via GIPHY I started teaching in 2004. That first year, I found a blank net of a "Kaleidocycle" online. Back then, there weren't as many online tutorials! In fact, this one didn't even come with any instructions. So, I sat down with a few copies and started cutting and gluing until I figured it out. I tried it with my 8th grade students and it was a hit! The next year I tried it again with more middle schoolers and, again, everyone loved it. I continued to use it as one of my go-to end-of-the-school-year lessons . So, in total, I believe I have taught over 1000 students how to make Kaleidocycles ! This copy of a copy is the only lesson that I have saved from that first year of teaching and that I have used consistently, every year, since I first started. It really does hold a special place in my teacher heart. So... how do you make it?! First, download the net . I suggest printing it on card stock. I made a little tutorial video to help you get started.
Showing posts from July, 2017
- Other Apps
I think data is important. I even recently presented about " Data Driven Coachin g" at ISTE! I've been thinking a lot about how we use data to tell a story and the implications it has for teachers and our students. One thing that really gets me upset is when I see data being reported (usually visually) in misleading ways. Sometimes I think people just don't realize that they are creating something misleading, while other times things are done to intentionally exaggerate what is actually going on. This TED-Ed video explains this really well: So when I came across this tweet, I immediately looked at the y-axis. I noticed that the % was "zoomed in" making it look like engagement in high school was practically 0%, even though it was 44%. Now, 44% isn't great. And the overall trend of declining engagement is worrisome. But, the math teacher in me was just a little annoyed at the misleading graph. This is OUR problem. We must do something to combat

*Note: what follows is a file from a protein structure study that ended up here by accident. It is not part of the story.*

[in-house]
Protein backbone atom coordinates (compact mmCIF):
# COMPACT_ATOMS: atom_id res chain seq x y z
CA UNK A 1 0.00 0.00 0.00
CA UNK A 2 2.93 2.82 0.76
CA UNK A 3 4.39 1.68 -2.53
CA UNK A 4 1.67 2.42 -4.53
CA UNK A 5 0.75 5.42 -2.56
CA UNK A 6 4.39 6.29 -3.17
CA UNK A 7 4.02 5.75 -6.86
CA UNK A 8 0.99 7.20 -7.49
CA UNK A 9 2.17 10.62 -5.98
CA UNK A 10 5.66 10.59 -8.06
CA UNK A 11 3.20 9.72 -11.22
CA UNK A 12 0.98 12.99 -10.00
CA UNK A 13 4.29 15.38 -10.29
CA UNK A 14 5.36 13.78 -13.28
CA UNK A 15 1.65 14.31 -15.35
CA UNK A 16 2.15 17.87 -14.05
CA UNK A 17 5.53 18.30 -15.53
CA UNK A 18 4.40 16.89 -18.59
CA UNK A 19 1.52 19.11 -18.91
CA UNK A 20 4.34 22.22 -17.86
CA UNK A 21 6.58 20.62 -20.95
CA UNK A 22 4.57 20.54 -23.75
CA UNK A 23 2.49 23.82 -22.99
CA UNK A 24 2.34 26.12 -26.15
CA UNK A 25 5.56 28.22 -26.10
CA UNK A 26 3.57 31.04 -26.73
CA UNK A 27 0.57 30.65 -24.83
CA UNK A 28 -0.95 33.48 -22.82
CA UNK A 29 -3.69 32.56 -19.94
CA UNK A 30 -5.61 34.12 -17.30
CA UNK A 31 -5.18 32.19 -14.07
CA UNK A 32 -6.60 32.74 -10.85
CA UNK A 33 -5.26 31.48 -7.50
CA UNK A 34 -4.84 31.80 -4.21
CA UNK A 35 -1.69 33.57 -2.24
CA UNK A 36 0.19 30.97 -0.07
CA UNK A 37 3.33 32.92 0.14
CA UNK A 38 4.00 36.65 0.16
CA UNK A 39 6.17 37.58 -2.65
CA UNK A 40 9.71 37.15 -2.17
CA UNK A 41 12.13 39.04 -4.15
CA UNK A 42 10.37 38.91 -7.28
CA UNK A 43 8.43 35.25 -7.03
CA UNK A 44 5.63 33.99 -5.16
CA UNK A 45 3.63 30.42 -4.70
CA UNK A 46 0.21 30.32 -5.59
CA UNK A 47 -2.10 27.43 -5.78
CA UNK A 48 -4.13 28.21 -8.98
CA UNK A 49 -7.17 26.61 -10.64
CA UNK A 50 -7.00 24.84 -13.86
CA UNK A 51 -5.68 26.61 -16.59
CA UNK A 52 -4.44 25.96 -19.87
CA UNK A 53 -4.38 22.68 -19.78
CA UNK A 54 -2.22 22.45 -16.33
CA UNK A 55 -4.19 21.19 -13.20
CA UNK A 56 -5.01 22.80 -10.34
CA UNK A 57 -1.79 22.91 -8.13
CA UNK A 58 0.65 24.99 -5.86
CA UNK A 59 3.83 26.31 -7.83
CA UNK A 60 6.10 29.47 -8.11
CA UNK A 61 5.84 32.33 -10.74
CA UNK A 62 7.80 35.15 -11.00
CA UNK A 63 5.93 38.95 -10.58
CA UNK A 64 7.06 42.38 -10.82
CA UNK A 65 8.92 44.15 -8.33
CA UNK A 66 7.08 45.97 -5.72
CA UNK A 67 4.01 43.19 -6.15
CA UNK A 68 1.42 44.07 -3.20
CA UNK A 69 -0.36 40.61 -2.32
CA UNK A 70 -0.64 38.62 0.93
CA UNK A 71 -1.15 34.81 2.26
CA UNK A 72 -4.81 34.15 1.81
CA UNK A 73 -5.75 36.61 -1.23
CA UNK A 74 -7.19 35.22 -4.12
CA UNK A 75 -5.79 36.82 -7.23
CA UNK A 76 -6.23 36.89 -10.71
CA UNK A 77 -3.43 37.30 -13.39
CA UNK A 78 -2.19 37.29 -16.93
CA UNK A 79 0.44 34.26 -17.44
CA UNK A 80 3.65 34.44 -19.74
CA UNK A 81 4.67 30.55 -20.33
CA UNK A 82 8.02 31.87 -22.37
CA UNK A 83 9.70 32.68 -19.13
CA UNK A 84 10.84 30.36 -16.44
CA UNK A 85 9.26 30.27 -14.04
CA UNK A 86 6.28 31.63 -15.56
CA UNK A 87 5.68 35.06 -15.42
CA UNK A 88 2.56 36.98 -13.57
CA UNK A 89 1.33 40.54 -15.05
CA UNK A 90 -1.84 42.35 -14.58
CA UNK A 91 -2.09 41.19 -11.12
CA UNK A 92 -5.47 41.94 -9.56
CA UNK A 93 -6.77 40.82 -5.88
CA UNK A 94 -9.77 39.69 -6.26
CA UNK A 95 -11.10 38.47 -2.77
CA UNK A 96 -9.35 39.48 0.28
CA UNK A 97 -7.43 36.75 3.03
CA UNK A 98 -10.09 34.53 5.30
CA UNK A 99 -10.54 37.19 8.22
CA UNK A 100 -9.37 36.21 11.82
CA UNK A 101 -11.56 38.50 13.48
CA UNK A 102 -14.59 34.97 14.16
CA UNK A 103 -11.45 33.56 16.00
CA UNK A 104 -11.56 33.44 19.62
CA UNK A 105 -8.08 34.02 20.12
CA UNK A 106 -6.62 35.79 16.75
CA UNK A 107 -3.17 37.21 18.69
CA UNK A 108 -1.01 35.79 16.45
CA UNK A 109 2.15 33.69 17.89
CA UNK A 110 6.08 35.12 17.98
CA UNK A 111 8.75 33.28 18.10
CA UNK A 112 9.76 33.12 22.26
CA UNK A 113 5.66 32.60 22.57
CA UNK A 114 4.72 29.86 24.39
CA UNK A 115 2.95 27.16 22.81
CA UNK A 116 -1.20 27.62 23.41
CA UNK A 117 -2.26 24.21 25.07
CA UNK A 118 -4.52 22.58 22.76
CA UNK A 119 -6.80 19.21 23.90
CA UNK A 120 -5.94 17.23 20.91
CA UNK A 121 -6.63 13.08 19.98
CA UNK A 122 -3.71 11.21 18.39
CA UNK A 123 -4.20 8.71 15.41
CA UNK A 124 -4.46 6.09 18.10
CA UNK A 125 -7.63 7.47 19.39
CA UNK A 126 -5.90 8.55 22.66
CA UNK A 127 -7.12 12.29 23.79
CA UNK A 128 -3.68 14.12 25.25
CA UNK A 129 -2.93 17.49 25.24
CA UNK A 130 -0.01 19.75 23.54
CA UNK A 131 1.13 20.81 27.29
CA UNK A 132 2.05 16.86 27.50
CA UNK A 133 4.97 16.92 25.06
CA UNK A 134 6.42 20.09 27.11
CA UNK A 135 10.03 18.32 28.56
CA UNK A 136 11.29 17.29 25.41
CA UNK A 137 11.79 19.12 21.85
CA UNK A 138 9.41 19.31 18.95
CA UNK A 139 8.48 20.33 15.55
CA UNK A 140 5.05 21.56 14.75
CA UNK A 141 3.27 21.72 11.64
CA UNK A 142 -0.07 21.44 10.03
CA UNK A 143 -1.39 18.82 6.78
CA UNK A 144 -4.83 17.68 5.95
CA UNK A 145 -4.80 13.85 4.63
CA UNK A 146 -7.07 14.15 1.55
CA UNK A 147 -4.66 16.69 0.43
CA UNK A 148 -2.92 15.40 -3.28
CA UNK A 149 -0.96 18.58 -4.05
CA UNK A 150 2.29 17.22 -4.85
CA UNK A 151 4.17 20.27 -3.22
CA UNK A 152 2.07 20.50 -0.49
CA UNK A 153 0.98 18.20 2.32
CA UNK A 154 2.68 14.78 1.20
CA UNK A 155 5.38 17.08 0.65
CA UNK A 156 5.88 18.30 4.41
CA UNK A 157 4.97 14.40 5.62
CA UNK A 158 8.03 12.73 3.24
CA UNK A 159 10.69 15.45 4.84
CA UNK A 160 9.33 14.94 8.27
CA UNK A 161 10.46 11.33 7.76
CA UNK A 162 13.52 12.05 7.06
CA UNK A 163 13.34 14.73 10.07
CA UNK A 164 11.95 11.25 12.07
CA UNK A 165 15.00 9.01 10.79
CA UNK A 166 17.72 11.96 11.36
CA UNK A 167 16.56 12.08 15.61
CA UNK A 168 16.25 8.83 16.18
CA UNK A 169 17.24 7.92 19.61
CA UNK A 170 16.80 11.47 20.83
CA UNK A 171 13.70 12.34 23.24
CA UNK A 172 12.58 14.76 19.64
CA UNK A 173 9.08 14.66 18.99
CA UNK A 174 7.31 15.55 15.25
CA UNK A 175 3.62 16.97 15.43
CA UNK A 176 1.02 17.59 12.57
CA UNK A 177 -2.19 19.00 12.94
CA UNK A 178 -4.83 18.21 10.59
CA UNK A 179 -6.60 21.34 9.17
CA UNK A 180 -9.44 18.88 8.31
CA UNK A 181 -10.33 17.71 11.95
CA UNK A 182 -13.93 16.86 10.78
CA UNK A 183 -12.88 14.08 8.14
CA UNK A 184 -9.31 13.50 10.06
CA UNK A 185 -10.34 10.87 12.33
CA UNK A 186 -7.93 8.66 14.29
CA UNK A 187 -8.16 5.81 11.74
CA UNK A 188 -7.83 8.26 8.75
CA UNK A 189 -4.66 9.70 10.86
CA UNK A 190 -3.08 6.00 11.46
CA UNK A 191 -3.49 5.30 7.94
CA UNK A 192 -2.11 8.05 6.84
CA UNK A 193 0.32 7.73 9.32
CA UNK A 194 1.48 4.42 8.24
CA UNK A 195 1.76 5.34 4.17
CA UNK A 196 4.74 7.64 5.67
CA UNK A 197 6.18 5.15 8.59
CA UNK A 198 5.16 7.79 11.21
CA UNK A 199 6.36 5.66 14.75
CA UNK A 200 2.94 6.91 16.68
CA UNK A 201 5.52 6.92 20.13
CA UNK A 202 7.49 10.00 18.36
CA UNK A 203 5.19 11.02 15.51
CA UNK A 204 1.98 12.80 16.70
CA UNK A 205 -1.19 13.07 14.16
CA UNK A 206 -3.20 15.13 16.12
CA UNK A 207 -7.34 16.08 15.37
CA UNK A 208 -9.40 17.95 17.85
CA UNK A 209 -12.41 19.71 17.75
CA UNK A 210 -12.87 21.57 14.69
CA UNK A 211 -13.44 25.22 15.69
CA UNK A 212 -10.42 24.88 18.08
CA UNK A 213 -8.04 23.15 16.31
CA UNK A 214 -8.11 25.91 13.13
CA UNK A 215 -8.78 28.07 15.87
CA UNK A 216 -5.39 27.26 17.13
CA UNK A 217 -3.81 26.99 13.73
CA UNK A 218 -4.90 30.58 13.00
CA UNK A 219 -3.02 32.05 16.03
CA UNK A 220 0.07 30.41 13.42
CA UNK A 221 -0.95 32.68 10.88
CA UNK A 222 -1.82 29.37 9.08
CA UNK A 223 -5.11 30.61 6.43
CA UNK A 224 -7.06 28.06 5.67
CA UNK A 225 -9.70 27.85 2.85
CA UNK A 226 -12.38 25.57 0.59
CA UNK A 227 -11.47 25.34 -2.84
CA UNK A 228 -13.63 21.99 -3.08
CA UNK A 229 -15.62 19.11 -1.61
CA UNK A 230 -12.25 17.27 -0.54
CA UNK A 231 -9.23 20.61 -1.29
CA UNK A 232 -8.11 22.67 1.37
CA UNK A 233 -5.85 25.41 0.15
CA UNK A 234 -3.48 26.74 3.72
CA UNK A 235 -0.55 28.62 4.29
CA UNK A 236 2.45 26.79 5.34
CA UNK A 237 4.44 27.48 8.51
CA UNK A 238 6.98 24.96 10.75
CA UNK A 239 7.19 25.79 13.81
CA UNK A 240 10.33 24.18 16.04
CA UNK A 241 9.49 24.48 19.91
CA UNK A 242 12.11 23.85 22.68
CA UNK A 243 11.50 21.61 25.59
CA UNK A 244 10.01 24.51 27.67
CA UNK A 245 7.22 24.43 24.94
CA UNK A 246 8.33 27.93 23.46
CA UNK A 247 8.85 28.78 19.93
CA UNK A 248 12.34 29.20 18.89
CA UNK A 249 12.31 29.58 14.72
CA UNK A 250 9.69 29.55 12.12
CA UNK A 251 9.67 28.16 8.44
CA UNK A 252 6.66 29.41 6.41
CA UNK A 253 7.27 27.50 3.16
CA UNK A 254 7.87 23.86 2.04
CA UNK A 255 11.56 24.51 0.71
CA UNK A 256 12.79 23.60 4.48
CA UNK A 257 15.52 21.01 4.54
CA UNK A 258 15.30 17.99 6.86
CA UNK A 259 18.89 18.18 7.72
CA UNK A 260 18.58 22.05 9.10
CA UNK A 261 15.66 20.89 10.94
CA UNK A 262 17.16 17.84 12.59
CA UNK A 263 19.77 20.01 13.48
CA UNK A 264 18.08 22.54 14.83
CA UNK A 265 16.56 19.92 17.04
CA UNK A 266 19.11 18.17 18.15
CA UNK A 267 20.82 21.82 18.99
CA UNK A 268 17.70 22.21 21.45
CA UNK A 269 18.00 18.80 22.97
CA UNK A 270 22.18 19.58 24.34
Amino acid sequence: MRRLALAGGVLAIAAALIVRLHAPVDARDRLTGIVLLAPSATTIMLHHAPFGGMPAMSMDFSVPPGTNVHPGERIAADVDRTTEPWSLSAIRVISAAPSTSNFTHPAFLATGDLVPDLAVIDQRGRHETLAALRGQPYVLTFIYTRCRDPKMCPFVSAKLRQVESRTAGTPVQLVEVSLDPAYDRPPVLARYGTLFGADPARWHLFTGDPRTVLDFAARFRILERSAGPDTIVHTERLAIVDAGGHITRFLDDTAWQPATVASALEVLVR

- Other Apps
I went to ISTE last week and I felt like I was cheating on my math friends. WHAT IS ISTE? First, ISTE stands for International Society for Technology in Education. They have a big annual conference every summer. This year it was in San Antonio and I was lucky enough to get to present and attend. If you have never heard of ISTE, you aren't alone. Despite the fact that this conference is HUGE, many educators don't even know it exists. (I didn't until a few years ago.) And I saw on Twitter a few math educator friends asking what #ISTE17 stood for because they were seeing it in their newsfeed. And, to make it even harder, I looked at ISTE's website and had to dig a bit to even find it all spelled out! So, why hadn't I heard of ISTE until recently? I've connected mostly with the math ed crowd on social media and engage with the fine folks in #MTBoS often. I just don't hear much about tech stuff as it relates to math... with the big exception being fo